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Evodio Kaltenecker
Scientific dissemination article

Leadership is usually defined as the art of motivating a group of people to act together towards achieving a shared goal. It is a challenging task as it involves balancing the needs and acts of the leader, the organization, and each of the team members. In a globalized world, leaders face an even more difficult task, as more team members come from diverse backgrounds.

Diversity is defined as diversity is the presence of individuals with a range of different, often conflicting, characteristics. Diversity has become a buzzword that is present across all social media, public debate, and academic discourse. For example, in most companies, one can find also generational diversity, linguistic diversity, educational diversity, and political diversity. If managed well, diversity can be a great source of competitive advantage, as individuals coming from different backgrounds bring a plethora of experiences, insights, and ideas, leading to higher levels of creativity and better organizational performance. If managers want to be true and inclusive leaders, they must understand the true nature of diversity in their teams.

We discuss the meaning of inclusive leadership in various cultures. To understand the essence of inclusive leadership, we analyze some challenges posed by diversity and how to tackle them. Based on our research, we provide a few suggestions for inclusive leaders with team members from Mexico, Canada, India, Poland, and Brazil.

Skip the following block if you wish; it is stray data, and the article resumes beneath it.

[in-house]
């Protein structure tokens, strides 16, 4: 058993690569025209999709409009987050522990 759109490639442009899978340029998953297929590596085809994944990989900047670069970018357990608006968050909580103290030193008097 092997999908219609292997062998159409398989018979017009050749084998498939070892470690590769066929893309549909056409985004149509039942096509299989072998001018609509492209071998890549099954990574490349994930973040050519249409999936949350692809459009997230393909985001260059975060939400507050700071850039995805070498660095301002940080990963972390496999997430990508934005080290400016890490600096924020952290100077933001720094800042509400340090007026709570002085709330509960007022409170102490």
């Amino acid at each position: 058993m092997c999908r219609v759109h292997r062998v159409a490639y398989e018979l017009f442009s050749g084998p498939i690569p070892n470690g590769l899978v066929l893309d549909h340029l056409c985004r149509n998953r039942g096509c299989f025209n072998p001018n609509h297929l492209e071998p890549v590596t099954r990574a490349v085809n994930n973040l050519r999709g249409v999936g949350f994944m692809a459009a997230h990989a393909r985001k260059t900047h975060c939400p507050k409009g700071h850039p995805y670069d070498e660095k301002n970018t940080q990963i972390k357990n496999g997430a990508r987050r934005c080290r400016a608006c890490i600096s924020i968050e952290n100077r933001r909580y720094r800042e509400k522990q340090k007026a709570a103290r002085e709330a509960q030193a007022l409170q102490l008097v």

Inclusive Leadership in Mexico

The unique Mexican culture reflects the complexity of the history of the country, which is a blend of indigenous and Spanish cultures. The leadership model in Mexican businesses can be described as autocratic and paternalistic. On the one hand, the Mexican leadership style is autocratic because as Mexico presents a high-power distance culture, instructions should be given clearly and precisely, while subordinates are expected to follow those instructions without much questioning. On the other hand, leadership in Mexico tends to be paternalistic because the apparent rigidity of hierarchy and formalism is tempered to some degree by a relatively casual approach to rules and regulations. As a consequence, inclusive leaders should manage with both Paternalism and a sense of “extended family”, which are important factors of Mexican management styles. Finally, inclusive leaders cannot give instructions to subordinates with no concern about politeness and respect to the subordinates.

Inclusive Leadership in Canada

Canada is a highly multiethnic, multicultural, and multilingual society, which poses a great challenge for Canadian inclusive leaders. The desired style in Canada is charismatic and participative leadership; therefore, leaders involve their followers in the decision-making process. In other words, the immigrant followers may expect the leader to make the decision and thus to take responsibility. This attitude of a cultural mosaic where cultures are preserved as opposed to the approach of a melting pot where all newcomers should blend into the existing norms creates a significant challenge for leaders.

Inclusive Leadership in India